‘Tapas’ – what on earth are the yogis talking about?

For some of us, especially those who are relatively new to the yogic path, may have heard of the term 'tapas'. But what, exactly, do people mean when they talk about practising tapas?... The term tapas originates from the Sanskrit root 'tap', which means to give off heat, to shine (like the sun), or to practice austerities. Tapas is often used to mean self control or cultivation of willpower. From a formal point of view,…

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If you can’t go outside – go inside!

‘Surrender to Existence, accept yourself as you are, do everything with total awareness’ We have been a bit quiet on the social media front here at Kalyan Yoga – although far from quiet in reality, packing our bags and making the long awaited move from Manchester to South Devon. It is difficult to find the words to describe the current environment - we have experienced ALL the feels recently. If you have been feeling challenging…

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Perseverance

Before completing my training in Mexico at the end of last year, Sahajananda (the main founder of Hridaya Yoga) affirmed the importance of perseverance. Below we have a short story about Milarepa and his foremost disciple, Gampopa where a similar message was conveyed. I have included a few more quotes as well, to consolidate this essential attitude for any spiritual aspirant.  Milarepa’s Bottom One day, Milarepa warned Gampopa that the time had come for him…

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Shakyamuni Buddha

‘Shakyamuni Buddha’: literally translates to 'Sage of the Shakyas' & name used to refer to Gautama Buddha, a Prince born in North East India around 563 BC. He sought the truth through several years of ascetic practice (such as fasting and long hours of meditation).The Buddha reached enlightenment after a committed period of meditation underneath a bodhi tree, in Bodhgaya, India. From then on he was called 'the Awakened One' and he travelled India, sharing…

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The Astonishing Light of Your Own Being

Inspirational blackboard, on day three of a ten day silent meditation retreat at Hridaya Yoga, Mazunte, Mexico The mystical words on this blackboard were originally written by Hafiz, a 14th C Sufi poet. Ralph Emerson described Hafiz as 'the poet for poets'. Hafiz's poems about the beauty of this life hit us right in the heart. The deeper truths he reveals with his words can be felt, (not just understood). The wisdom of Hafiz's words…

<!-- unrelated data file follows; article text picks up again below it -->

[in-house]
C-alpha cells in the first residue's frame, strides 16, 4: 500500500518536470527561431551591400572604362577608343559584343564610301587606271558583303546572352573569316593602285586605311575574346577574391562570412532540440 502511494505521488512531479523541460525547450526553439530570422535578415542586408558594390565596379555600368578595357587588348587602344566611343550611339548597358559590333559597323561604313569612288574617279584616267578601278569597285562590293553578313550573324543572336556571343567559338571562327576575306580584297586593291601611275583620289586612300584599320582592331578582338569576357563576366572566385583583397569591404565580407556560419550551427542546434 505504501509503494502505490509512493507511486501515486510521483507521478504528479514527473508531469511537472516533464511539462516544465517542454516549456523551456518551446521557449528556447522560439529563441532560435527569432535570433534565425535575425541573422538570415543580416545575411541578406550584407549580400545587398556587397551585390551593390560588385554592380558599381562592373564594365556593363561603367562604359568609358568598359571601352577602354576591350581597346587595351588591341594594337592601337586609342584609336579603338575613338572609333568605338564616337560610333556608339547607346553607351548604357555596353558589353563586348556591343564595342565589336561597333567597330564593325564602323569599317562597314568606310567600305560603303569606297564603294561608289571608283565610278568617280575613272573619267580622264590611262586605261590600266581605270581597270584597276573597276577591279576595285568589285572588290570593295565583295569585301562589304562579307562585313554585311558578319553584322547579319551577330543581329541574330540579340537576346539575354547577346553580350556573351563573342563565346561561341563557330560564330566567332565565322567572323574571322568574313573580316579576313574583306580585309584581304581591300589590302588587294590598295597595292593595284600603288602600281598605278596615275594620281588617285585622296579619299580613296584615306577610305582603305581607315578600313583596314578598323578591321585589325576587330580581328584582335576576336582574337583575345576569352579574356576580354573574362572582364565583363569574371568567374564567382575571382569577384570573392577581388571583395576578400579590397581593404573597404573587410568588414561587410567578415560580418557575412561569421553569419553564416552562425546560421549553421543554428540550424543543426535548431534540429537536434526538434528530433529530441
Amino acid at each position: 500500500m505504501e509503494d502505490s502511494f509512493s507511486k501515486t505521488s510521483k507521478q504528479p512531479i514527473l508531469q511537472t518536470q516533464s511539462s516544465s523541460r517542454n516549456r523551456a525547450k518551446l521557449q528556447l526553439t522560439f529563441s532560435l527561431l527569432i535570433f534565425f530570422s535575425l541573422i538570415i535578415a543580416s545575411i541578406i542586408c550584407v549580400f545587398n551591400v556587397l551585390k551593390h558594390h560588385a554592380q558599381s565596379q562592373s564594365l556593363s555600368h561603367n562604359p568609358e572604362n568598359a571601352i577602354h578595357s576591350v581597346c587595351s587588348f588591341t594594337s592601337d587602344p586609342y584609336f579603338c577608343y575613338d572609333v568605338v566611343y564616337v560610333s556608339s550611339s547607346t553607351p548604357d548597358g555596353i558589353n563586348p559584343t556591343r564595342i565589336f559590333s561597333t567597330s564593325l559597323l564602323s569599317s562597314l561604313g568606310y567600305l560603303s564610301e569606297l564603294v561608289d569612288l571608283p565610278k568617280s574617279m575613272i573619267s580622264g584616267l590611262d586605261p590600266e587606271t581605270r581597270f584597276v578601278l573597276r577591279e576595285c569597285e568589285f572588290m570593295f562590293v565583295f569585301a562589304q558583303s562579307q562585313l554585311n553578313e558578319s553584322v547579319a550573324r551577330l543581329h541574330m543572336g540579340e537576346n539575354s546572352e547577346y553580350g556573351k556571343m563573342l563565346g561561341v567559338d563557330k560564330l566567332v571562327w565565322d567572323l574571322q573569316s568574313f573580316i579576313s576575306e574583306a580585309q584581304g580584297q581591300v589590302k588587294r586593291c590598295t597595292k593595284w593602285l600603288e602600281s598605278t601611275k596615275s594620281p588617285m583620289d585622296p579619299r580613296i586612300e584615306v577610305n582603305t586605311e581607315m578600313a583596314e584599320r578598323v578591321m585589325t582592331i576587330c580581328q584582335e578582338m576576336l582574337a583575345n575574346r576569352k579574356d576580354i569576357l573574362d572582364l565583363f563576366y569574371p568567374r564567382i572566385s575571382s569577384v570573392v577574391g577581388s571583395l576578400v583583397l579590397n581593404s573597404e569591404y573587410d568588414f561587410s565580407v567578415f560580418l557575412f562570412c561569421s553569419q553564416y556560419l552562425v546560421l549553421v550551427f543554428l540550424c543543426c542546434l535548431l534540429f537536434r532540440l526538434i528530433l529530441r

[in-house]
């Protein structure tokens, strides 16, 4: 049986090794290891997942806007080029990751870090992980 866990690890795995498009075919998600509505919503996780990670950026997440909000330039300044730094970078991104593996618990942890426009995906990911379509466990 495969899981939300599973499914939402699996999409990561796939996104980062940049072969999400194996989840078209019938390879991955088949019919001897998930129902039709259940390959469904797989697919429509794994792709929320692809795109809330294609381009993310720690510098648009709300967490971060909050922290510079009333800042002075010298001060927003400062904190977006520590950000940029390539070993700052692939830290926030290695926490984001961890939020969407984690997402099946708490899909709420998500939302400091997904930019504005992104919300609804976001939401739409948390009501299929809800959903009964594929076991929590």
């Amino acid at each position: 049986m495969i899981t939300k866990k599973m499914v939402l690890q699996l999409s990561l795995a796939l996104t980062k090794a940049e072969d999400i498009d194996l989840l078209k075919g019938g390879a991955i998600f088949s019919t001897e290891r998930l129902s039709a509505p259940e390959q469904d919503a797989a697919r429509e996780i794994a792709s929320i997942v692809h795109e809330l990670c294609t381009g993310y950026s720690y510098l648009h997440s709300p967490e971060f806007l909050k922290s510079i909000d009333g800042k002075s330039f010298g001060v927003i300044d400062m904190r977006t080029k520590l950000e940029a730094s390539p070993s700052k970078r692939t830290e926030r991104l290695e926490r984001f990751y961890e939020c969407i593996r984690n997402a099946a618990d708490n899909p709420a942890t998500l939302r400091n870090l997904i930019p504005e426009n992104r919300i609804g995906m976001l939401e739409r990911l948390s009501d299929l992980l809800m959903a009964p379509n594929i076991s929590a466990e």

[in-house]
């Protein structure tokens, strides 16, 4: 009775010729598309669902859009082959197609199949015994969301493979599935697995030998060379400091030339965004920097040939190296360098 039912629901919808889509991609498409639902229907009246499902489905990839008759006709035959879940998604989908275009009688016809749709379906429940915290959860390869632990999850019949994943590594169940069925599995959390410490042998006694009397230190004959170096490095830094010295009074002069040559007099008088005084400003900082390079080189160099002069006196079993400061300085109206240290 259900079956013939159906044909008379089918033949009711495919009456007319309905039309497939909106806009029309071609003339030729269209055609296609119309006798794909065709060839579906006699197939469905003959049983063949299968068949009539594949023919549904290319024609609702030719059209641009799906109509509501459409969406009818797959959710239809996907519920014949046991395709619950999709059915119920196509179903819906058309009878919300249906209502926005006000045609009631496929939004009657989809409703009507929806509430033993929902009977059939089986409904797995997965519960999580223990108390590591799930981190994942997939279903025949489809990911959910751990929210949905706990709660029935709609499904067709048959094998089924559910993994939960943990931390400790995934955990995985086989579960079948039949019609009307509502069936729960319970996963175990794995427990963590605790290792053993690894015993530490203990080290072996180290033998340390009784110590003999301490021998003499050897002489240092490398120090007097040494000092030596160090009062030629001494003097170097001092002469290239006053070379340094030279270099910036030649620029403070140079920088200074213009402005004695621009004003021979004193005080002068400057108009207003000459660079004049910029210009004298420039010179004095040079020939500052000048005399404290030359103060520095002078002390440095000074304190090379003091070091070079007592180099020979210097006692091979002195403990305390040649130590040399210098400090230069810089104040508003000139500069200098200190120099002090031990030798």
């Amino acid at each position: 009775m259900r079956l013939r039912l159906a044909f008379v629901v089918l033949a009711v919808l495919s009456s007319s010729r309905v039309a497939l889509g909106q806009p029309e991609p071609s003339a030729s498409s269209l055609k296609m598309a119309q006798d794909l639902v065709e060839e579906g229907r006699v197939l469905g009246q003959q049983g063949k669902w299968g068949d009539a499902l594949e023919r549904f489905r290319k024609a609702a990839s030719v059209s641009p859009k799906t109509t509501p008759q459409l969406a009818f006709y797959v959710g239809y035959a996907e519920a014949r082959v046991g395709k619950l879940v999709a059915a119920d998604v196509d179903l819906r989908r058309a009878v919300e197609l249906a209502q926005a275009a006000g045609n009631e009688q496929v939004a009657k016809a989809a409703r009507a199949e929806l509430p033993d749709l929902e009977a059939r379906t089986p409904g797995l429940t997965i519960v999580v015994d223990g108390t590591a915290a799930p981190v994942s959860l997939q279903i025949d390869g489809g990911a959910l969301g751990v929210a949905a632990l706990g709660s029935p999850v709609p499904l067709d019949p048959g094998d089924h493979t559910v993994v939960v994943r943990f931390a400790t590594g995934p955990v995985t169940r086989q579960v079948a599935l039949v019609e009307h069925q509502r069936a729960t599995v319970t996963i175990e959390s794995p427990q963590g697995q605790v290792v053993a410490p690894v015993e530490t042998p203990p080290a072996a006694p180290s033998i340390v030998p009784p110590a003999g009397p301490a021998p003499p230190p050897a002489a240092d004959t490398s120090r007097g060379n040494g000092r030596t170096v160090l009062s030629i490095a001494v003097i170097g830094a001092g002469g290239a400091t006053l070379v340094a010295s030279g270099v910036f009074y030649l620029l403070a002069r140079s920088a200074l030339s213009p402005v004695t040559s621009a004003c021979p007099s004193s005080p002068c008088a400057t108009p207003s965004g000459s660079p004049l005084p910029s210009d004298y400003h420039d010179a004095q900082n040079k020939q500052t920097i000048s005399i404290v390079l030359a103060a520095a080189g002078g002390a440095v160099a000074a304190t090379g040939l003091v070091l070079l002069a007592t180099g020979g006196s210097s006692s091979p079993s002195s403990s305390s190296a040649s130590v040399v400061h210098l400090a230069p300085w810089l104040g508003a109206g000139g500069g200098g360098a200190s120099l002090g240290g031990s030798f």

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Green Tara Mantra

A Tibetan Buddhist depiction of Green Tara Tara is the goddess of compassion. From the Sanskrit root 'tr'; 'Tara' means to 'take across', referring to Tara's role in helping us to traverse through samsara ('world of illusion'). Her mantra: 'Om tare tuttare ture svāhā', is one of the most well known mantras in the tantric tradition (there are over 72 million!). Mantras are sacred words with spiritual potency and are generally used to transport the…

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Impermanence – A Gateway to Liberation

The worlds longest stretch of prayer wheels. The inner kora at Labrang Monastery, Xiahe, China. Anitya or impermanence is a very powerful and profound teaching of the Buddha. We can define Anitya as;  ‘...the constant, basic universal truth of change. Impermanence is both a process of continual loss, in which things exist and then disappear, and it is also a process of continuous rebirth or creativity, in which things that do not exist suddenly appear.’…

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‘Self-realisation’- What is it?

Many of us have heard of the term but might be a bit confused as to what it actually means. A potential reason for confusion is that ‘self-realisation’ has very different meanings, depending on whether you are coming to the term from a common Western understanding or from an Oriental/Eastern understanding.The Western definition has been influenced by Western psychoanalysis. The Oxford Learner’s Dictionary defines ‘self-realisation’ as ‘the fact of using your skills and abilities and…

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The paradoxical isolation of omnipresence…

'The closest of dear friends, she makes one feel, yet an aura of remoteness was ever around her - the paradoxical isolation of omnipresence.’ Paramahansa Yogananda on Anandamayi Ma in ‘Autobiography of a Yogi’.When we connect to Stillness, the underlying one reality of existence, we connect to the depth of our being, where love, compassion, peace and joy permeate our every cell. These qualities can be felt or experienced by us and by those around…

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When is the best time to meditate?

The best time to meditate is actually whenever we sit down and meditate! That said, we often hear that people find certain times of the day easier to meditate. It can be useful to experiment and see what times work best for you - especially if you are in the process of developing a regular meditation practice.Many people say that they find it easiest to meditate first thing in the morning, immediately after waking. This…

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